|Not a wayward skid mark from the larger sort of motorcycle.|
Since the demise of coal-fired steam engines, the need to have a shovel in the vicinity of a boat has been seldom, unless one wishes to repel boarders with more than the customary zeal. And yet boats in process sit on land, and land, wet or loosely compacted, can give, as was discussed last fall. So it's a good idea to provide proper drainage.
|Better ditch than bitch|
|There's more around back. Let it rain...the ground beneath stays dry.|
So I didn't actually regret or resent an hour of spirited hacking away at the gravel/dirt amalgam, because I knew I could stop.
|The Commodore: Not usually dressed like this|
|Wax on, wax off: Not bad for nearly 40, which in people years is about 100.|
|Those are "character" gouges. I have faint hope of colour-matching them, so they are there to encourage me to helm better. The rest looks pretty good.|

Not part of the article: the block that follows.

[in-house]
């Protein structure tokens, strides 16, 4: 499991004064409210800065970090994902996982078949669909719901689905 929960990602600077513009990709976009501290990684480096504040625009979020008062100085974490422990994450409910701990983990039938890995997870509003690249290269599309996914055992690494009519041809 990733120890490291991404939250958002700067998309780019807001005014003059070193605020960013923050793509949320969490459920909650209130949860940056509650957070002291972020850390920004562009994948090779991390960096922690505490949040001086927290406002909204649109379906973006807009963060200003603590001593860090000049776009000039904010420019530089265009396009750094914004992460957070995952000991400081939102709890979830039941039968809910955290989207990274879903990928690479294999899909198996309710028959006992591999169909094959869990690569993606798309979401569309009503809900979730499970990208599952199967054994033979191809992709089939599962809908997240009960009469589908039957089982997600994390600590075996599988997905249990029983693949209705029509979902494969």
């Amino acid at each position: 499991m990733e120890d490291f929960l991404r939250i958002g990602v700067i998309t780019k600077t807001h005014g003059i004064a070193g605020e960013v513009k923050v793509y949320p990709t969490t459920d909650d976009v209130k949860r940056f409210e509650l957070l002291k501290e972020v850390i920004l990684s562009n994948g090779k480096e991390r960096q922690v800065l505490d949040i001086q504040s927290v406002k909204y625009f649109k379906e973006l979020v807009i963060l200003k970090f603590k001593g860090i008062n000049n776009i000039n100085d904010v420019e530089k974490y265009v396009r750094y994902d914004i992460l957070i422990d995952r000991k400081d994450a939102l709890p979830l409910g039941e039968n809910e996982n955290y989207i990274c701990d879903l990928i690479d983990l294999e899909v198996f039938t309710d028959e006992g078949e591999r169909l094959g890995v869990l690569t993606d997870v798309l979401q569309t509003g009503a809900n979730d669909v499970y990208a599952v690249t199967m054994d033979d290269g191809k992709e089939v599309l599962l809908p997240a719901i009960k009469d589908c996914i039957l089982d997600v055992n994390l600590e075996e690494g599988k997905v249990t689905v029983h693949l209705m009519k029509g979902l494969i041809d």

|Yes, we will have to see if there's a "new decals" budget this season. That was made with CorelDRAW, so it's pretty freakin' old...I guess I got my money's worth.|
|I can see a crappy, abandoned wreck in it!|
|It wasn't this bad. I made it this bad by way of preparation|
|Miserable-looking, but actually not my worst work at filleting.|
|PLEASE SAND ME SMOOTH!|
I tightened the zinc as well, which isn't too badly worn. Note the little hose clamp? It's in case the zinc falls off and the coupler collar or prop shaft fails. It would stop the prop backing off right out of the boat, leaving an impressive water feature.
You might call me paranoid, but this very thing happened to my wife while crewing on a delivery of an Ontario 32 in 2008. The prop shaft broke right at the coupler. Water came in. For want of a hoseclamp...still, they didn't sink, but the tow was expensive.